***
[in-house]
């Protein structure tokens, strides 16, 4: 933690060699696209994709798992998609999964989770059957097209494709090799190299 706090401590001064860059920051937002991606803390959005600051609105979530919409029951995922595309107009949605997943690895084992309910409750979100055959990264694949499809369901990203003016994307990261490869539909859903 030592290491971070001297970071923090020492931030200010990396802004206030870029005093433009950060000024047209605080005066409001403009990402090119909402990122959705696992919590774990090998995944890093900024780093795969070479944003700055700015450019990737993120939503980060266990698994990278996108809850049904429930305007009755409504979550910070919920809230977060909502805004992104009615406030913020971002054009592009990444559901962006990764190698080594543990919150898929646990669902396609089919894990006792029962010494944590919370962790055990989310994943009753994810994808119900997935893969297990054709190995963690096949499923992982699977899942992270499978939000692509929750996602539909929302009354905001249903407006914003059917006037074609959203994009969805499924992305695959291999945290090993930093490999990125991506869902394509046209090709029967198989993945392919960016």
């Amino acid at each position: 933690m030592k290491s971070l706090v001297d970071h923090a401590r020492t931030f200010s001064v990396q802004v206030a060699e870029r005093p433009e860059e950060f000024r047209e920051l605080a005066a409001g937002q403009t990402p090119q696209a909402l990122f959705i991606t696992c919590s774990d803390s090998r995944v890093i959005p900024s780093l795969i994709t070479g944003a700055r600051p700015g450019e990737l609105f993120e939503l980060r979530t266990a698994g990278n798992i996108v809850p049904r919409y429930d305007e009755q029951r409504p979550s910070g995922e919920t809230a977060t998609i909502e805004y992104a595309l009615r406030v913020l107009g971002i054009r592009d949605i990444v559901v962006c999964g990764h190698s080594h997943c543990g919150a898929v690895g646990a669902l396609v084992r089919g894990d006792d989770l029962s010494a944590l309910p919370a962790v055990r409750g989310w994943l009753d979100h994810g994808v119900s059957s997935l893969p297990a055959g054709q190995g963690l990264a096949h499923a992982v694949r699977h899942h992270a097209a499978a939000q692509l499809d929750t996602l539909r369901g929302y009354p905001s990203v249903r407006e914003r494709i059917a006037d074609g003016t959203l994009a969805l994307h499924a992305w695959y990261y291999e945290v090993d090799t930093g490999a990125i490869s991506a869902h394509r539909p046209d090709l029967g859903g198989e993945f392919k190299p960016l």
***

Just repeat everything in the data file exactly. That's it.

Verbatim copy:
[in-house]
């Protein structure tokens, strides 16, 4: 933690060699696209994709798992998609999964989770059957097209494709090799190299 706090401590001064860059920051937002991606803390959005600051609105979530919409029951995922595309107009949605997943690895084992309910409750979100055959990264694949499809369901990203003016994307990261490869539909859903 030592290491971070001297970071923090020492931030200010990396802004206030870029005093433009950060000024047209605080005066409001403009990402090119909402990122959705696992919590774990090998995944890093900024780093795969070479944003700055700015450019990737993120939503980060266990698994990278996108809850049904429930305007009755409504979550910070919920809230977060909502805004992104009615406030913020971002054009592009990444559901962006990764190698080594543990919150898929646990669902396609089919894990006792029962010494944590919370962790055990989310994943009753994810994808119900997935893969297990054709190995963690096949499923992982699977899942992270499978939000692509929750996602539909929302009354905001249903407006914003059917006037074609959203994009969805499924992305695959291999945290090993930093490999990125991506869902394509046209090709029967198989993945392919960016």
């Amino acid at each position: 933690m030592k290491s971070l706090v001297d970071h923090a401590r020492t931030f200010s001064v990396q802004v206030a060699e870029r005093p433009e860059e950060f000024r047209e920051l605080a005066a409001g937002q403009t990402p090119q696209a909402l990122f959705i991606t696992c919590s774990d803390s090998r995944v890093i959005p900024s780093l795969i994709t070479g944003a700055r600051p700015g450019e990737l609105f993120e939503l980060r979530t266990a698994g990278n798992i996108v809850p049904r919409y429930d305007e009755q029951r409504p979550s910070g995922e919920t809230a977060t998609i909502e805004y992104a595309l009615r406030v913020l107009g971002i054009r592009d949605i990444v559901v962006c999964g990764h190698s080594h997943c543990g919150a898929v690895g646990a669902l396609v084992r089919g894990d006792d989770l029962s010494a944590l309910p919370a962790v055990r409750g989310w994943l009753d979100h994810g994808v119900s059957s997935l893969p297990a055959g054709q190995g963690l990264a096949h499923a992982v694949r699977h899942h992270a097209a499978a939000q692509l499809d929750t996602l539909r369901g929302y009354p905001s990203v249903r407006e914003r494709i059917a006037d074609g003016t959203l994009a969805l994307h499924a992305w695959y990261y291999e945290v090993d090799t930093g490999a990125i490869s991506a869902h394509r539909p046209d090709l029967g859903g198989e993945f392919k190299p960016l």